Making Do With What’s At Hand

Linda

Back on the frontier, settlers learned to make do with what was at hand, especially if they were ill, since there was little or no medical access. Times were hard and death came often. A person had to have a pretty vast knowledge to survive. Here’s a look at some of their resources. You’re gonna laugh at a few of these.

WillowFor Fever — Willow Bark or Sassafras Tea

Gunshots — First removing the bullet, then pulverizing gunpowder placed inside lint scraped from a garment and applied to the area OR some people collected spiderwebs and bound them on the wound

Snakebite — Mix vinegar with gunpowder and apply to the bite OR cauterize the bite with nitrate of silver then give the patient a concoction made from ammonia and whiskey — Native Americans would scrape the wound then apply rattlesnake weed — then another solution was binding thick mud on the wound to draw the poison out

rattlesnakeWounds of any kind — Women used knitting needles to probe a wound, sometimes lancing it with a razor if they thought it needed it, and used embroidery scissors to remove torn skin or even fingers nearly severed in an accident

Preventing contagious diseases and colds — Asafetida (gum resin) or cloves of garlic was hung around the neck

Yellow Fever and Typhoid — Doses of quinine and calomel

Sore Throat — Wrap with red flannel OR a kerosene-soaked rag OR placed a poultice of fried onions around the neck

Stomach Worms — Treated with boiled pumpkin seed tea

Croup — Treated with skunk grease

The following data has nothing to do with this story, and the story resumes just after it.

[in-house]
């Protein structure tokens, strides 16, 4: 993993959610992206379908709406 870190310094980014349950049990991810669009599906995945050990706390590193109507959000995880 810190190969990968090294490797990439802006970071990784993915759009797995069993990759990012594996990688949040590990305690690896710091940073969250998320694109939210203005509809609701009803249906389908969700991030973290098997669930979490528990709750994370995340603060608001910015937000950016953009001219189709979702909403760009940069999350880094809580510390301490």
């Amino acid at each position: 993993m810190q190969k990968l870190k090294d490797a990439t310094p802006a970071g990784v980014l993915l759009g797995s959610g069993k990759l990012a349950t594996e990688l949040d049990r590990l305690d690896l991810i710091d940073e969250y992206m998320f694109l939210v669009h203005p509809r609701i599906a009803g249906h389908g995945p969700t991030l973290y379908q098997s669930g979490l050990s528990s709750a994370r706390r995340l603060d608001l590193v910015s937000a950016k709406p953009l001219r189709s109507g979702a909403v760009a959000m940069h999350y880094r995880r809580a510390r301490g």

Bleeding Cuts — Place flour on it to staunch the bleeding

Burns — Apply a p0ultice made of slippery elm and Indian meal OR make a salve of turpentine, sweet oil, and beeswax OR a salve made from chamomile, sweet clover and the inner bark of sweet elder trees mixed with mutton tallow and beeswax OR a mixture made from the white of an egg and lard

As you can see from some of these it’s a thousand wonders anyone survived at all. I’m just glad I live in the modern world where PROVEN medical treatment that works is close by. How about you? Would you be quick these days to put a poultice of fried onions around your neck or drink a big glass of ammonia and whiskey for snakebite? Good heavens!!!!

 

Linda Broday
I live in the Texas Panhandle where we love our cowboys. There's just something about a man in a Stetson that makes my heart beat faster. I'm not much of a cook but I love to do genealogy and I'm a bit of a rock hound. I'm also a NY Times & USA Today bestselling author of historical western romance. You can contact me through my website and I'd love to connect with you on Facebook, Twitter, Pinterest and more. HAPPY READING!
http://petticoatsandpistols.com/sweepstakesrules/
Updated: July 29, 2014 — 11:23 am

14 Comments

  1. I have heard about a bunch of the above things… just so odd to think that they came up with some of the items and techniques they used…

  2. Thank goodness for modern medicine! Thank you, Linda, I love this post!

  3. Hi Colleen! So great to see you. Yes, I truly don’t know what people were thinking about some of these very peculiar remedies. Maybe someone tried one and it didn’t kill him so he spread it to his friends. Or maybe he told his enemies?? Could be he never tried it to begin with but wanted to easily dispatch with someone he had a beef with. LOL

    Take care and have a wonderful day!!

  4. Hi Melanie! Thank you so much for coming by to read my post. It was fun to do. Glad you enjoyed it because to entertain was my goal.

    I hope you have a blessed day full of fun and laughter.